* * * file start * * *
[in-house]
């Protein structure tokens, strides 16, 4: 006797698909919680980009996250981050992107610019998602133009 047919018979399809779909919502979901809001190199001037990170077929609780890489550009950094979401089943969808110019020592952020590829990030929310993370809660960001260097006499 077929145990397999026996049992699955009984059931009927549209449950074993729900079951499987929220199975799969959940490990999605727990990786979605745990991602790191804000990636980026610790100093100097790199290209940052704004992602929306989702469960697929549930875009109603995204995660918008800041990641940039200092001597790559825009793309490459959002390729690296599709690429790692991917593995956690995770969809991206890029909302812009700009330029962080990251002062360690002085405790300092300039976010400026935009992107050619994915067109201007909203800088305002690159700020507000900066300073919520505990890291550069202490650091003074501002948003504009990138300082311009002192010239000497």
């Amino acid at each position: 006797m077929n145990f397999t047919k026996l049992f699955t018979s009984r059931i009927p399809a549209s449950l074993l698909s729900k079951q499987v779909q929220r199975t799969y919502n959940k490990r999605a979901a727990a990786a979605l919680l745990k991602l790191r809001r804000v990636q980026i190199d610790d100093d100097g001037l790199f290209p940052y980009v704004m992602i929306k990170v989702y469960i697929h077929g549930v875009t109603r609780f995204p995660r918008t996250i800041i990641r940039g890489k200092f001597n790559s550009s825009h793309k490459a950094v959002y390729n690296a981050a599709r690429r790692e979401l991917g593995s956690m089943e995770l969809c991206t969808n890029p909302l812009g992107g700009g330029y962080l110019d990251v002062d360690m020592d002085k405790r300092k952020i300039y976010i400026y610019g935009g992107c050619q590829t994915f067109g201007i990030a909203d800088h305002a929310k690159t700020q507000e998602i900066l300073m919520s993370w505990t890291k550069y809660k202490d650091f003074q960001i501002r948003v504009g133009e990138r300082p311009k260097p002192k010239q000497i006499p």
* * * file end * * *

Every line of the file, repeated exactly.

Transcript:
[in-house]
């Protein structure tokens, strides 16, 4: 006797698909919680980009996250981050992107610019998602133009 047919018979399809779909919502979901809001190199001037990170077929609780890489550009950094979401089943969808110019020592952020590829990030929310993370809660960001260097006499 077929145990397999026996049992699955009984059931009927549209449950074993729900079951499987929220199975799969959940490990999605727990990786979605745990991602790191804000990636980026610790100093100097790199290209940052704004992602929306989702469960697929549930875009109603995204995660918008800041990641940039200092001597790559825009793309490459959002390729690296599709690429790692991917593995956690995770969809991206890029909302812009700009330029962080990251002062360690002085405790300092300039976010400026935009992107050619994915067109201007909203800088305002690159700020507000900066300073919520505990890291550069202490650091003074501002948003504009990138300082311009002192010239000497």
């Amino acid at each position: 006797m077929n145990f397999t047919k026996l049992f699955t018979s009984r059931i009927p399809a549209s449950l074993l698909s729900k079951q499987v779909q929220r199975t799969y919502n959940k490990r999605a979901a727990a990786a979605l919680l745990k991602l790191r809001r804000v990636q980026i190199d610790d100093d100097g001037l790199f290209p940052y980009v704004m992602i929306k990170v989702y469960i697929h077929g549930v875009t109603r609780f995204p995660r918008t996250i800041i990641r940039g890489k200092f001597n790559s550009s825009h793309k490459a950094v959002y390729n690296a981050a599709r690429r790692e979401l991917g593995s956690m089943e995770l969809c991206t969808n890029p909302l812009g992107g700009g330029y962080l110019d990251v002062d360690m020592d002085k405790r300092k952020i300039y976010i400026y610019g935009g992107c050619q590829t994915f067109g201007i990030a909203d800088h305002a929310k690159t700020q507000e998602i900066l300073m919520s993370w505990t890291k550069y809660k202490d650091f003074q960001i501002r948003v504009g133009e990138r300082p311009k260097p002192k010239q000497i006499p």